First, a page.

Like many jaded hacks, one of my initial thoughts on being told to stay at home as the coronavirus took hold was, “well, that’s a chance to do a bit more blogging”. Inevitably, I reasoned, the multitudes sitting on their sofas with the thin end of bugger all to do, scrolling dead-eyed and listless through their phones, tablets and laptops, would be enlivened by my thoughts on …what? On beer? Why?
As anyone who has ever had the good fortune to listen to me speak, loudly and at length, on the topic over a pint or two can attest, I tend fairly strongly towards the view that there’s already quite a lot of unnecessary beer writing out there. Not beer journalism, of course, which is what I’ve done for thirty-odd years. That’s completely fine.
Interview brewers, publicans, chefs and restaurateurs, and summarise their views for readers, by all means. Pass on practical advice on tasting, ranging and matching beers. Analyse trends and deconstruct sales figures to help interpret what’s happening in the market. All good. That’s proper journalism.
With my Beer Sommelier hat (well, badge) on, I even stand up regularly in front of groups and talk them through the history of beer, explaining various styles and flavours, and leading tastings to help develop a vocabulary around beer tasting – an area where mainstream beer drinkers are still very poorly served compared to wine.
There is, however, always a tendency to pontificate and prescribe, and it’s a line that I dad-dance back and forth across as easily as anyone else, once the sinful rhythm takes me. With beer as with music, though, my principle is tell me what you like, but please don’t tell me what I like or why I should like it. When I do cross that line feel free to point me back over it as firmly as you like.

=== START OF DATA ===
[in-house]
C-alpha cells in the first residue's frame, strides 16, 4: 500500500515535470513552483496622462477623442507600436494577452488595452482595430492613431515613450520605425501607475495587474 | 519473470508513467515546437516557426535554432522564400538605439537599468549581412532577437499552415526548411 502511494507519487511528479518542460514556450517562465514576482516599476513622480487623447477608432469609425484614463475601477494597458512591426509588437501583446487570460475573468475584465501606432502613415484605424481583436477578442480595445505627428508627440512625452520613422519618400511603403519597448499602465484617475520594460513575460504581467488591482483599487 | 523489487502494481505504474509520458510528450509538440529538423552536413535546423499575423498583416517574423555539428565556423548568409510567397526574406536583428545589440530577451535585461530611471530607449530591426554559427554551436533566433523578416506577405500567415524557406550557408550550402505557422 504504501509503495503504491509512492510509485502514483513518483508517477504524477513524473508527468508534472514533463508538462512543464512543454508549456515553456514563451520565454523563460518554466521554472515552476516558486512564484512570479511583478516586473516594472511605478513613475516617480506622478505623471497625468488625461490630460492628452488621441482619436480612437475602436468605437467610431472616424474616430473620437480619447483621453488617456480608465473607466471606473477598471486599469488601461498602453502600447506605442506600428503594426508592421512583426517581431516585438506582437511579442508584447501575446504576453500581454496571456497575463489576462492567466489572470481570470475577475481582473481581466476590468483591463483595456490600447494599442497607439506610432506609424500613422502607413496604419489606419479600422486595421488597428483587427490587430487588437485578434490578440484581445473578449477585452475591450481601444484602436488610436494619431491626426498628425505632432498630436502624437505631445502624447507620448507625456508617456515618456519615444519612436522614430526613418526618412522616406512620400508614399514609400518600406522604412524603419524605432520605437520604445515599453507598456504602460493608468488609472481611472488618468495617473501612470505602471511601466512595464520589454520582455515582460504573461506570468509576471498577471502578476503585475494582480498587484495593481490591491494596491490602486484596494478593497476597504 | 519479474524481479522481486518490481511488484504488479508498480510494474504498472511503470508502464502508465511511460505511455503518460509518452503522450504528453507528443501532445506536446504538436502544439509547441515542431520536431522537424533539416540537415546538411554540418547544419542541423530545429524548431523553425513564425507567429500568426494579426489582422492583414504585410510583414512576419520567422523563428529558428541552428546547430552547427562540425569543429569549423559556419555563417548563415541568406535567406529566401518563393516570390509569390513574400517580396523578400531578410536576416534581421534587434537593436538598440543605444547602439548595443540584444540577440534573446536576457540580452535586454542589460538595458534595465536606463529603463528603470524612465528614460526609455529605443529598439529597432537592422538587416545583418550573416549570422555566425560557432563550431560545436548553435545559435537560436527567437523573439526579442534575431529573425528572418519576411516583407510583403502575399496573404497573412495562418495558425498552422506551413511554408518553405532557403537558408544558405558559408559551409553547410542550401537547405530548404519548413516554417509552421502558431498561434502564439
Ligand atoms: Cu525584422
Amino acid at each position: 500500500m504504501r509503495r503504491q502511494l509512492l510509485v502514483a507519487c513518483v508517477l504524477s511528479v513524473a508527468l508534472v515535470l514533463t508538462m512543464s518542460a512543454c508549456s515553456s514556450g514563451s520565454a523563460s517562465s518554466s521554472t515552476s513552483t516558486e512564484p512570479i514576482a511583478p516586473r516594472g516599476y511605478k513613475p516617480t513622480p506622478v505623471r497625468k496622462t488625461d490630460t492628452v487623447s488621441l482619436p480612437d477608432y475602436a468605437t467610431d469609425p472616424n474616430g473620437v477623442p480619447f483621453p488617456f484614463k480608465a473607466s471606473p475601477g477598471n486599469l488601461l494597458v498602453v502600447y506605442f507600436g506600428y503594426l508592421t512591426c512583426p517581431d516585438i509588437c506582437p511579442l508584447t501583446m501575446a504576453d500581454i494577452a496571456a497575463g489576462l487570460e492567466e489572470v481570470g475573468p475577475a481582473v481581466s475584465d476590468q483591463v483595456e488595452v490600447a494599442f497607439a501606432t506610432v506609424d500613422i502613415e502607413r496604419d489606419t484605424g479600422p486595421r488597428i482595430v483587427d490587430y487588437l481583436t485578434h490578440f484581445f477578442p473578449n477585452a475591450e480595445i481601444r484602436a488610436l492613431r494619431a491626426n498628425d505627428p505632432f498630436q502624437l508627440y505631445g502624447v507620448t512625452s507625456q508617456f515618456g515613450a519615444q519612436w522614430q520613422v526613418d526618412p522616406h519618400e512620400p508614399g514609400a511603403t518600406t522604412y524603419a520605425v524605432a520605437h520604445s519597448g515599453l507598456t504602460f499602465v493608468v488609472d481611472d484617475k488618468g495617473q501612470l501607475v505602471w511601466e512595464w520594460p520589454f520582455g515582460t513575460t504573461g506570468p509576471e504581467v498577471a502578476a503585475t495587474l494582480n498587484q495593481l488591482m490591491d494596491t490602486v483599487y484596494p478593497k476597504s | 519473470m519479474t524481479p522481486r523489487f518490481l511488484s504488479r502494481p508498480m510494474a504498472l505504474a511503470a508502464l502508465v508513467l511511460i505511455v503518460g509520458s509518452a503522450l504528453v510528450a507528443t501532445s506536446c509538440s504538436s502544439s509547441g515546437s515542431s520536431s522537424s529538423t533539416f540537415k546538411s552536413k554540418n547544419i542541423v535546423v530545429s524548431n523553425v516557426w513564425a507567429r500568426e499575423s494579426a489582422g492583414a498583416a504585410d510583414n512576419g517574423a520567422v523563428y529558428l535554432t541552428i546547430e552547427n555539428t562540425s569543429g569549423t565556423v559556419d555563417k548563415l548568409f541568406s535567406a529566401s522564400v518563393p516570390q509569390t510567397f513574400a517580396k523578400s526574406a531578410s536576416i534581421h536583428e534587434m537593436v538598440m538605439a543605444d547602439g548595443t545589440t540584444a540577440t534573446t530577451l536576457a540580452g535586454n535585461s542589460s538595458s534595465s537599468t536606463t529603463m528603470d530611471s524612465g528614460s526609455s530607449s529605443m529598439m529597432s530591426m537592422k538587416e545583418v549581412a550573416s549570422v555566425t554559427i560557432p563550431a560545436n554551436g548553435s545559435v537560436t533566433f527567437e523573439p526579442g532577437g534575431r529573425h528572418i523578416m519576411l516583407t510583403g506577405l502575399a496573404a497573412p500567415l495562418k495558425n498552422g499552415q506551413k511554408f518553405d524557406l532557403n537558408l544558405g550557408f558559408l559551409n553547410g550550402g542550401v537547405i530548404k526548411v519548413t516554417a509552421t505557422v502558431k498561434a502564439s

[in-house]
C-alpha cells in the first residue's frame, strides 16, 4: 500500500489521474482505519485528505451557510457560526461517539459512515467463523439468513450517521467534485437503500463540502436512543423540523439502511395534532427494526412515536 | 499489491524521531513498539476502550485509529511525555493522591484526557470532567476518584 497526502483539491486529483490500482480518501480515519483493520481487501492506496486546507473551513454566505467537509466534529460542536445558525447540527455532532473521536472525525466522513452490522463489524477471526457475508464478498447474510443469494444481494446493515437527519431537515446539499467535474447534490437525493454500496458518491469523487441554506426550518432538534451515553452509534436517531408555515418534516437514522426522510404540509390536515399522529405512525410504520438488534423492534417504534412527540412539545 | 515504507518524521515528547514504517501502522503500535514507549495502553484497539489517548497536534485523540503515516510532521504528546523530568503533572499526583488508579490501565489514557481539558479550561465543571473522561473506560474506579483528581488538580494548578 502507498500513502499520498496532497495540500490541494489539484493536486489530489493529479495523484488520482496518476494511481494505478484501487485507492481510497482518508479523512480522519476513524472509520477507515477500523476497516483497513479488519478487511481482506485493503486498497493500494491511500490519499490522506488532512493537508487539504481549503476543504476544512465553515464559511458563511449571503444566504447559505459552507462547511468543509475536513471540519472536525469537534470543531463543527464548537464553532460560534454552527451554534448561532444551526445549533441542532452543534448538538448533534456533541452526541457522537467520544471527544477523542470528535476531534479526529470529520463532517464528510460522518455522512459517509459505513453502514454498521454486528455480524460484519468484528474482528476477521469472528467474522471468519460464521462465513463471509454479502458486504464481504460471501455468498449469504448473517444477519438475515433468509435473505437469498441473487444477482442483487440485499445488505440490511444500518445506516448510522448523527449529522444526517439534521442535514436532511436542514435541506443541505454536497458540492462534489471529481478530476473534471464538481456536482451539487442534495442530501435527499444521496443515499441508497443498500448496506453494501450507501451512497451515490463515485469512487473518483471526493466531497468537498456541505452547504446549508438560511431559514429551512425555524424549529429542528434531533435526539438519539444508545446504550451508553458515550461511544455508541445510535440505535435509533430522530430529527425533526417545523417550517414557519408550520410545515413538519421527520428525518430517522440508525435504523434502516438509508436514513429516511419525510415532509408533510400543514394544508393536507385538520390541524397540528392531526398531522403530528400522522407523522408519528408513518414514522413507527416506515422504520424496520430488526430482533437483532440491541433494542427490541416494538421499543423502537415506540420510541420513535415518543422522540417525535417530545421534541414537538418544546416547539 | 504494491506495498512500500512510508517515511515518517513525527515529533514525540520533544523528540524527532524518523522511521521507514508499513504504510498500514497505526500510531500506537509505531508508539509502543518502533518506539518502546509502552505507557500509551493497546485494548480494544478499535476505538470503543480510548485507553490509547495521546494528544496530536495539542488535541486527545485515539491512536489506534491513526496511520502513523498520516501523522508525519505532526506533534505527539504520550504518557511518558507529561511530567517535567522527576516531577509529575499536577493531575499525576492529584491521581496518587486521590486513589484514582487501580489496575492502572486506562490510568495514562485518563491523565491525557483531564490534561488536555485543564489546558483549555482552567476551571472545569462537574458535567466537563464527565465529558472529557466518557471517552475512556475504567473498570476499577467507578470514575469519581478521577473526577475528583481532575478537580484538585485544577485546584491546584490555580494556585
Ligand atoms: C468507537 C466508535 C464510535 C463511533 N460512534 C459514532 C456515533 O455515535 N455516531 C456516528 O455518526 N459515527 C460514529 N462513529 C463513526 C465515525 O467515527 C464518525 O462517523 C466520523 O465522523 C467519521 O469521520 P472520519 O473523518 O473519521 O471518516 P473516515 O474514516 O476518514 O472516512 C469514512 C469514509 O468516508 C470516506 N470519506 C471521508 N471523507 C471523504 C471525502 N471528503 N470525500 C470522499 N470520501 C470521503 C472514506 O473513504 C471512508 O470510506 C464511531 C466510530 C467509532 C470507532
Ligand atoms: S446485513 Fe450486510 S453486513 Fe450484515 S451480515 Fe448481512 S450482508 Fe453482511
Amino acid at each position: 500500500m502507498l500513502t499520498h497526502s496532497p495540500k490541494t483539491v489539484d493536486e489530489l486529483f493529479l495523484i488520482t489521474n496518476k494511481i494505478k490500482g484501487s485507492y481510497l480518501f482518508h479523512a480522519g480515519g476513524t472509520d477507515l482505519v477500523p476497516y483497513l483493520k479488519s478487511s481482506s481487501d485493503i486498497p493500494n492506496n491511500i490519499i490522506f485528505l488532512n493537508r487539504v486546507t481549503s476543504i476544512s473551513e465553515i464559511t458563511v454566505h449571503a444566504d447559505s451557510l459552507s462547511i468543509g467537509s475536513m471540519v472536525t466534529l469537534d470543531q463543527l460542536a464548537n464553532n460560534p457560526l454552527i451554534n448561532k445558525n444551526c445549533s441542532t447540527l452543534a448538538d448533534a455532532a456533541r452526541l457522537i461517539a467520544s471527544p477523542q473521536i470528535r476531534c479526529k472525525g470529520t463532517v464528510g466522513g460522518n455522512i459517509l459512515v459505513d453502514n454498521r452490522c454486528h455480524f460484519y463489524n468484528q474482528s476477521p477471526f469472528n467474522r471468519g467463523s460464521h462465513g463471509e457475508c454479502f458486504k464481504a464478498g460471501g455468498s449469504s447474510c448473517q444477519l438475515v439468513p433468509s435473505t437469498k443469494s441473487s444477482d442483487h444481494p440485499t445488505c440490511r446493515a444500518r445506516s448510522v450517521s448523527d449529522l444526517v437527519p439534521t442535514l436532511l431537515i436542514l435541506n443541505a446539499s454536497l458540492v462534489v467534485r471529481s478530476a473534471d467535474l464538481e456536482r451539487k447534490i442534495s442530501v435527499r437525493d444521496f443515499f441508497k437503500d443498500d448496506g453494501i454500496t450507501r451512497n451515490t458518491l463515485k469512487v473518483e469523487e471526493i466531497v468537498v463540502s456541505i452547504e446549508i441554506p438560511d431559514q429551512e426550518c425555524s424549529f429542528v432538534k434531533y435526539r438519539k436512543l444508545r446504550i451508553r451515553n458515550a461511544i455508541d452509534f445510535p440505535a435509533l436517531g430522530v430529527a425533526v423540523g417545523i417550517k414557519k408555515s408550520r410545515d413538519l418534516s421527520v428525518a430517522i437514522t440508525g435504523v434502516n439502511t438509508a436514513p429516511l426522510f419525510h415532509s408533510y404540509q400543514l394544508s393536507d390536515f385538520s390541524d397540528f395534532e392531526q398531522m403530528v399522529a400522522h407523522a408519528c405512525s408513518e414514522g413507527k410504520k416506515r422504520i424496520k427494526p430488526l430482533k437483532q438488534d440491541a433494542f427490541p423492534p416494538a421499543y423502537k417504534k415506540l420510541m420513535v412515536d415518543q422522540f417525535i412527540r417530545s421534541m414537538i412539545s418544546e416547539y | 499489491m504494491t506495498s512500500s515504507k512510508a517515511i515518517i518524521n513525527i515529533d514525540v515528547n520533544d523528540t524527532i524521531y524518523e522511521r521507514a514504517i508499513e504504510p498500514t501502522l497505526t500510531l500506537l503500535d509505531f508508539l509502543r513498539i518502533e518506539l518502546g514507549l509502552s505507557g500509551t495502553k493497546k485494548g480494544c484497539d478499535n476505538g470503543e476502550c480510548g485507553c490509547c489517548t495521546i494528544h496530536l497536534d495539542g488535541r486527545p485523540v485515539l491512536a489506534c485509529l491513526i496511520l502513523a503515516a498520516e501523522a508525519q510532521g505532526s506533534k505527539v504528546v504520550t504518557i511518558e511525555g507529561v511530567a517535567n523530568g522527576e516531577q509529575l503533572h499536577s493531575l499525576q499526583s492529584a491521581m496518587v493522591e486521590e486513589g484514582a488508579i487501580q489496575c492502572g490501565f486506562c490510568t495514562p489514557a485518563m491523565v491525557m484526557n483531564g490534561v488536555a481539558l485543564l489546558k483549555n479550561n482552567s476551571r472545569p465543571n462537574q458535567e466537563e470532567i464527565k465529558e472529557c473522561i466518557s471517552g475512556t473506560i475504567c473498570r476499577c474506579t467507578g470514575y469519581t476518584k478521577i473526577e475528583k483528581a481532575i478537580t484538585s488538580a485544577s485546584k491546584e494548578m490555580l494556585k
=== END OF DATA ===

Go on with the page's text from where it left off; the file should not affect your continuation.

So, like many beer wri … journalists … I’ve accumulated a fair number of bottles over the years which are probably now well past the point where they should have been drunk. My plan was – and still is – to crack them open one at a time and share my thoughts on how they’ve held up.
However, events intervened, and 48 hours into the shutdown, I was sipping my morning coffee and realised that I couldn’t taste or smell a bloody thing. While that’s one of the symptoms of the virus, like most of us, I have no idea what I’ve had, and until we can all get tested, what I might be immune to.
Move on two weeks on, and as my tastebuds tentatively sprung back into life, initially I could distinguish sweetness, then salty character and finally other savoury flavours. Having not had a beer for a fortnight during my affliction, I decided to test my recovering palate with a bottle of Banana Bread Beer, from the Eagle Brewery in Bedford, which had been knocking around in my stash for a while. Flavoured with Fairtrade bananas, the tasting notes describe it as “an inspired brew” in which “tempting banoffee aromas and flavours are balanced by the silky richness of a masterful malt blend and the peppery spice of the freshest, ripest hopes”.
Personally – and I stress, this is my view alone– I think it’s a genuinely unpleasant beer which could only have been the result of an ill-fated bet between the marketing department and the brewery night shift. However, I reasoned, that made it the perfect to beer to taste in order to check whether I was on the mend. As I poured the bulk of it down the sink moments later, I reflected that I was, sadly, right.